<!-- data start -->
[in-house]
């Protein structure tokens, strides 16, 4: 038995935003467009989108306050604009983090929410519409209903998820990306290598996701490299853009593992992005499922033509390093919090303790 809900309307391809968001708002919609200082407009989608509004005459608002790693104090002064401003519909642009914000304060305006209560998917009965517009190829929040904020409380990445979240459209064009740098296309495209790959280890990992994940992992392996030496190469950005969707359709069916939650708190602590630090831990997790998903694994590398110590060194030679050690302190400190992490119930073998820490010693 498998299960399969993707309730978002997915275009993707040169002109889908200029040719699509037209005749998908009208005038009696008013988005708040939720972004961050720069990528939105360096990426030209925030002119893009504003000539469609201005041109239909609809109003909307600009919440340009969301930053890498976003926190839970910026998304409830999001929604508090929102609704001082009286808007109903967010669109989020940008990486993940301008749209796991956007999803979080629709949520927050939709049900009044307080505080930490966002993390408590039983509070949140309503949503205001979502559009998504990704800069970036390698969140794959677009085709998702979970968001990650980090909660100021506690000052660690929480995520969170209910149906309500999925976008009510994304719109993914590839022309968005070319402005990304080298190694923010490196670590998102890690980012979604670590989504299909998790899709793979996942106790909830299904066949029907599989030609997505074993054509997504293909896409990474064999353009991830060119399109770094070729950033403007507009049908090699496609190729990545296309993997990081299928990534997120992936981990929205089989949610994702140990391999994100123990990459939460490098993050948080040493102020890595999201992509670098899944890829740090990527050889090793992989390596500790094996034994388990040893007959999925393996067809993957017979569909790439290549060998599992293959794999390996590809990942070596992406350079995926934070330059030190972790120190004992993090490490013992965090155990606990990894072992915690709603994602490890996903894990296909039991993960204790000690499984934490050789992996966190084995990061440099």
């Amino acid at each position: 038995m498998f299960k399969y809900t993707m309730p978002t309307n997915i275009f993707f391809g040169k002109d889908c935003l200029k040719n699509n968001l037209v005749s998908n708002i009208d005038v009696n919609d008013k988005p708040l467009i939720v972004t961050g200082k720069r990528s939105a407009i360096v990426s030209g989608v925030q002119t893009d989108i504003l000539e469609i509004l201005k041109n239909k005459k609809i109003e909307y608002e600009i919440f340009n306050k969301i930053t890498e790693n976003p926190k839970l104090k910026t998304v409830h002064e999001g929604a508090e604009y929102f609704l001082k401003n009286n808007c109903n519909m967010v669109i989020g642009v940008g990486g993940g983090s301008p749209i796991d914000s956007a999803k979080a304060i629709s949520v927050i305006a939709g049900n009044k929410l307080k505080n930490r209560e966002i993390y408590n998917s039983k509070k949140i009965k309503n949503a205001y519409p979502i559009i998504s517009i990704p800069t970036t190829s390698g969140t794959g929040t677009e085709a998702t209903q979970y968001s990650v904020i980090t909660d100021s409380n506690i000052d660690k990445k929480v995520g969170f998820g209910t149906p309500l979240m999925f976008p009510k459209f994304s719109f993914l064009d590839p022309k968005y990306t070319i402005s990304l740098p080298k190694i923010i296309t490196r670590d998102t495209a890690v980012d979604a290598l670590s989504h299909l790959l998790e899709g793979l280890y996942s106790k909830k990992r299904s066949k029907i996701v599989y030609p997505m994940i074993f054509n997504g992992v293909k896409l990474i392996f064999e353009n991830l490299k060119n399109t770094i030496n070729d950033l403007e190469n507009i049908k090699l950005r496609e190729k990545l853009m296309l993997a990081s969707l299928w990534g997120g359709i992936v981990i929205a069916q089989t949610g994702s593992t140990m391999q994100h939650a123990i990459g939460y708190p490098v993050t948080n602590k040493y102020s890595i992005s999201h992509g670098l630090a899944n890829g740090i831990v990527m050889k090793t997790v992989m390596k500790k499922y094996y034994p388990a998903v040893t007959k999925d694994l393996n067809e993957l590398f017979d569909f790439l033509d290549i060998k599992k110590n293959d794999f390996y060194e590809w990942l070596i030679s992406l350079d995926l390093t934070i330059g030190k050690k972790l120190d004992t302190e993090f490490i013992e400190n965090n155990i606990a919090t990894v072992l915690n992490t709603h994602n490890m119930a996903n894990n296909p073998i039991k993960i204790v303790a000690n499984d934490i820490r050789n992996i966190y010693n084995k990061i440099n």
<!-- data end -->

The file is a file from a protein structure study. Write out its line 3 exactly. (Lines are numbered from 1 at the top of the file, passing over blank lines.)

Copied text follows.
């Amino acid at each position: 038995m498998f299960k399969y809900t993707m309730p978002t309307n997915i275009f993707f391809g040169k002109d889908c935003l200029k040719n699509n968001l037209v005749s998908n708002i009208d005038v009696n919609d008013k988005p708040l467009i939720v972004t961050g200082k720069r990528s939105a407009i360096v990426s030209g989608v925030q002119t893009d989108i504003l000539e469609i509004l201005k041109n239909k005459k609809i109003e909307y608002e600009i919440f340009n306050k969301i930053t890498e790693n976003p926190k839970l104090k910026t998304v409830h002064e999001g929604a508090e604009y929102f609704l001082k401003n009286n808007c109903n519909m967010v669109i989020g642009v940008g990486g993940g983090s301008p749209i796991d914000s956007a999803k979080a304060i629709s949520v927050i305006a939709g049900n009044k929410l307080k505080n930490r209560e966002i993390y408590n998917s039983k509070k949140i009965k309503n949503a205001y519409p979502i559009i998504s517009i990704p800069t970036t190829s390698g969140t794959g929040t677009e085709a998702t209903q979970y968001s990650v904020i980090t909660d100021s409380n506690i000052d660690k990445k929480v995520g969170f998820g209910t149906p309500l979240m999925f976008p009510k459209f994304s719109f993914l064009d590839p022309k968005y990306t070319i402005s990304l740098p080298k190694i923010i296309t490196r670590d998102t495209a890690v980012d979604a290598l670590s989504h299909l790959l998790e899709g793979l280890y996942s106790k909830k990992r299904s066949k029907i996701v599989y030609p997505m994940i074993f054509n997504g992992v293909k896409l990474i392996f064999e353009n991830l490299k060119n399109t770094i030496n070729d950033l403007e190469n507009i049908k090699l950005r496609e190729k990545l853009m296309l993997a990081s969707l299928w990534g997120g359709i992936v981990i929205a069916q089989t949610g994702s593992t140990m391999q994100h939650a123990i990459g939460y708190p490098v993050t948080n602590k040493y102020s890595i992005s999201h992509g670098l630090a899944n890829g740090i831990v990527m050889k090793t997790v992989m390596k500790k499922y094996y034994p388990a998903v040893t007959k999925d694994l393996n067809e993957l590398f017979d569909f790439l033509d290549i060998k599992k110590n293959d794999f390996y060194e590809w990942l070596i030679s992406l350079d995926l390093t934070i330059g030190k050690k972790l120190d004992t302190e993090f490490i013992e400190n965090n155990i606990a919090t990894v072992l915690n992490t709603h994602n490890m119930a996903n894990n296909p073998i039991k993960i204790v303790a000690n499984d934490i820490r050789n992996i966190y010693n084995k990061i440099n």